Whole Foods Shares Fall as Organic-Food Competition Hurts SalesBy
Grocer posts fourth consecutive same-store sales decline
Company looking to new 365 chain to help reignite growth
Whole Foods Market Inc. shares slumped the most in almost a year after third-quarter sales missed analysts’ estimates, a sign the organic-food chain is struggling to fend off new competition from mainstream supermarkets.
Same-store sales fell 2.6 percent in the period, which ended July 3, the Austin, Texas-based company said in a statement on Wednesday. That was the fourth consecutive quarterly decline. Analysts had predicted a 2.4 percent slide.
Whole Foods, suffering through its worst sales slump since 2009, has struggled to shed its “Whole Paycheck” image. Kroger Co., Wal-Mart Stores Inc. and other major chains have boosted their organic and natural offerings, bringing fierce competition to a market that Whole Foods once dominated.
“Whole Foods continues to face challenges from competitors going after organic and natural foods more aggressively,” said Joe Feldman, an analyst at Telsey Advisory Group.
Whole Foods shares fell 7.5 percent to $31.11 in New York after the results were released, marking the biggest intraday drop since July 2015. The stock had gained less than 1 percent this year through the close of trading Wednesday.
To cope with the new competition, the company is pursuing $300 million in cost cuts and working to lower prices at its more than 435 locations. Whole Foods also launched a lower-cost chain of stores aimed at younger consumers this year.
Earnings amounted to 37 cents a share last quarter, helped by budget cuts. That matched projections.
John Mackey, co-chief executive officer of Whole Foods, says the company is committed to reaching the $300 million cost-cutting target by the end of fiscal 2017 and will invest the savings in “better pricing.” The company has trimmed about 2,000 jobs as part of the effort.
But stiff competition in the grocery industry has weighed on Whole Foods. The proliferation of natural and organic products at mainstream stores means that some customers are skipping trips to the company’s stores, Mackey said.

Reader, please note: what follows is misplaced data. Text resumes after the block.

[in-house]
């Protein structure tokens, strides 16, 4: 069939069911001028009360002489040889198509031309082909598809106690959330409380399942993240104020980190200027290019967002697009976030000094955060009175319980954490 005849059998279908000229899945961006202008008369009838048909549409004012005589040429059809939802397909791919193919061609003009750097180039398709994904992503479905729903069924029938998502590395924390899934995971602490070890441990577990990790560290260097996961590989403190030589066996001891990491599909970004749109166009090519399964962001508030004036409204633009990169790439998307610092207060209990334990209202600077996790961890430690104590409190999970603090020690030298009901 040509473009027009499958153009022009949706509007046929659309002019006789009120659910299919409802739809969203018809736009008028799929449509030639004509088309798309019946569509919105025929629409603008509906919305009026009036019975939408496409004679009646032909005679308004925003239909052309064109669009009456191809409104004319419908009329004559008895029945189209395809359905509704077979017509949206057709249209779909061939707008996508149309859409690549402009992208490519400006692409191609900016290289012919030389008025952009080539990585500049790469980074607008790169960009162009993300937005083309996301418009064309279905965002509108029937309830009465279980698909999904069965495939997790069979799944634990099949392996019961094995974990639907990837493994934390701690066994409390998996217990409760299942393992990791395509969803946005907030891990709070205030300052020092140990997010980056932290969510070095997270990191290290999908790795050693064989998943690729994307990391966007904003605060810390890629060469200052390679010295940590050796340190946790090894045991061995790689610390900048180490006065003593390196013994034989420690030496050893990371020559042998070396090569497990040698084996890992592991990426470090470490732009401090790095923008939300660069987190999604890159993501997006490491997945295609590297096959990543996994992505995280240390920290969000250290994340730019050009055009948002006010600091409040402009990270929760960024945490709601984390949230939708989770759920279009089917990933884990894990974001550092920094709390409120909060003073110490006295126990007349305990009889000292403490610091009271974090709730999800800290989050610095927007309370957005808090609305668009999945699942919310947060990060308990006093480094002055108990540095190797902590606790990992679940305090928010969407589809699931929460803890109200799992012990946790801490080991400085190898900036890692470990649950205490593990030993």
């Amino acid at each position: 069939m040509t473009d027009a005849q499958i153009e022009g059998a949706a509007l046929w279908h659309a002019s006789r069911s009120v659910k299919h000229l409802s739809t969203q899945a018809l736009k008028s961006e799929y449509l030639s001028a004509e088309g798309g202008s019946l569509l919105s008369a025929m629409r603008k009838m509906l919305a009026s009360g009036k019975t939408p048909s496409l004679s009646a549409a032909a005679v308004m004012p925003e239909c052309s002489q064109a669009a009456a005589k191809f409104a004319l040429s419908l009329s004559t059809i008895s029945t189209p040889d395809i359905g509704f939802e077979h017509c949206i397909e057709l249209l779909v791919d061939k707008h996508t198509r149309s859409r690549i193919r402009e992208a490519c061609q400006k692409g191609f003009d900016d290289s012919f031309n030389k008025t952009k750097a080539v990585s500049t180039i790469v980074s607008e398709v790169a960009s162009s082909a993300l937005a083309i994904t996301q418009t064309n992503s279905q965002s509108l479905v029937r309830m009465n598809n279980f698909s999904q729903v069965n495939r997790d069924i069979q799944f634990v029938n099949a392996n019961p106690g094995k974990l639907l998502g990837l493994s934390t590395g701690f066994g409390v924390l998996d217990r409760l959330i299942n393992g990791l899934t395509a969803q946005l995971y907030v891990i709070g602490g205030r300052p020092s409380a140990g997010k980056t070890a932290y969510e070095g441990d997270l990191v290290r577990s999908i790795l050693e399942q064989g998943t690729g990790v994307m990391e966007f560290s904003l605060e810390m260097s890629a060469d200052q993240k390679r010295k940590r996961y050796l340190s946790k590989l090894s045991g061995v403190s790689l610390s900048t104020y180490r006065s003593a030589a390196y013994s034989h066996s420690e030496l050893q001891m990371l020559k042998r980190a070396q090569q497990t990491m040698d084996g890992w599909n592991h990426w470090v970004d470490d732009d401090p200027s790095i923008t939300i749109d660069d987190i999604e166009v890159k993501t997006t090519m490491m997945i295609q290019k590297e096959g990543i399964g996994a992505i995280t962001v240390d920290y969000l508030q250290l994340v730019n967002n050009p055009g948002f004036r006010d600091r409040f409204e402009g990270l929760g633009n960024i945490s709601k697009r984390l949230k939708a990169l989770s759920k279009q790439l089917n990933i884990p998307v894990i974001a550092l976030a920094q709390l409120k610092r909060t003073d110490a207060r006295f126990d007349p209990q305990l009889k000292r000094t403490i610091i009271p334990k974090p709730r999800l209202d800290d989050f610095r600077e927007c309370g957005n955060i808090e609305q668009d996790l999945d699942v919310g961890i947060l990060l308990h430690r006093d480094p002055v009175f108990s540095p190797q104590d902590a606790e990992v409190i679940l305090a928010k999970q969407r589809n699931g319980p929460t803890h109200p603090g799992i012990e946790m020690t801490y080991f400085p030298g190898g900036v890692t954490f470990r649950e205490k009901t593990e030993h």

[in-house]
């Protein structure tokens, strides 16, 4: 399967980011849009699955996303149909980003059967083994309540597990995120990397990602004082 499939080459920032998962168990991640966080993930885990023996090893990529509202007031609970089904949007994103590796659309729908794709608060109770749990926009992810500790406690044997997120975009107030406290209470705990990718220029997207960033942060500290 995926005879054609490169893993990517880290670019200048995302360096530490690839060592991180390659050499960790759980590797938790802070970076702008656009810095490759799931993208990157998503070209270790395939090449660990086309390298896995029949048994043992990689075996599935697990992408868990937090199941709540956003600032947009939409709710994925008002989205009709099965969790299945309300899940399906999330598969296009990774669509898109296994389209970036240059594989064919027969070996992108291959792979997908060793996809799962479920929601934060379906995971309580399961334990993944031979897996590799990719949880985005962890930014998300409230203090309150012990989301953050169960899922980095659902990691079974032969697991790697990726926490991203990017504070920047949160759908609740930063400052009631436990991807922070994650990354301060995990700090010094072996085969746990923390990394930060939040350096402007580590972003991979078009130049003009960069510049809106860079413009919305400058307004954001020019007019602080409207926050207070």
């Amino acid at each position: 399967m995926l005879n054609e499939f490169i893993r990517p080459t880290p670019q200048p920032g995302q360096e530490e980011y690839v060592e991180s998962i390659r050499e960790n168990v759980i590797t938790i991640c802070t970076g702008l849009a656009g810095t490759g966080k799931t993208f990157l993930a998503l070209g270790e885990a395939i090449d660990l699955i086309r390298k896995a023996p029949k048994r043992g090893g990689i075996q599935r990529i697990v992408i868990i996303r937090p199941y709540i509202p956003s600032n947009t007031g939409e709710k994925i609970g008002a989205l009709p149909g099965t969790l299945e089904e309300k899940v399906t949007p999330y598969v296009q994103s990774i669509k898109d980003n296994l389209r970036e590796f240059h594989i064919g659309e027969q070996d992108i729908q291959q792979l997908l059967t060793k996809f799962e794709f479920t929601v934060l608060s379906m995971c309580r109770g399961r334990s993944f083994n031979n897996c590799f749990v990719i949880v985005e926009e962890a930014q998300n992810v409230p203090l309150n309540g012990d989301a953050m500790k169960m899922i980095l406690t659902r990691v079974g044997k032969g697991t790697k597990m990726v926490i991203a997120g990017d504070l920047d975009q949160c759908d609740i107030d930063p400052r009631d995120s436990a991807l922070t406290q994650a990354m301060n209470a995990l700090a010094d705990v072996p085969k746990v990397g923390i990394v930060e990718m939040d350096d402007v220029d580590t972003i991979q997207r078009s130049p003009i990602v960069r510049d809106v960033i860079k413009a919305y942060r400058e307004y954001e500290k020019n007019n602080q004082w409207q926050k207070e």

“People don’t drive as far as they used to, because there’s good enough alternatives in many cases close to them,” Mackey said Wednesday on a conference call. “They can stop by a Kroger or a HEB or a Wegmans to get products that they used to only be able to get at Whole Foods.”
Mackey noted that Whole Foods continues to add new stores that should drive sales growth. The company recently opened a new store in Brooklyn’s Williamsburg neighborhood and announced plans on Wednesday to add a three-floor location at One Wall Street in Manhattan as part of a new development. That store is slated to open in 2018.
Whole Foods also recently launched a chain called 365 by Whole Foods Market, a fleet of smaller stores named for its line of cheaper, private-label products. Two 365 stores, which are cheaper to build and carry fewer products than traditional Whole Foods markets, are currently open on the West Coast. The company has signed leases for more than 15 other locations.
The idea is to use technology and a more intimate format to appeal to millennials.
“Our 365 stores are firsts for us in so many ways, from a streamlined operating model, to centralized buying, to auto-replenishment of inventory,” Mackey said in the statement. “We are already taking advantage of our many learnings to shape and evolve not just future 365 stores but Whole Foods Market stores as well.”
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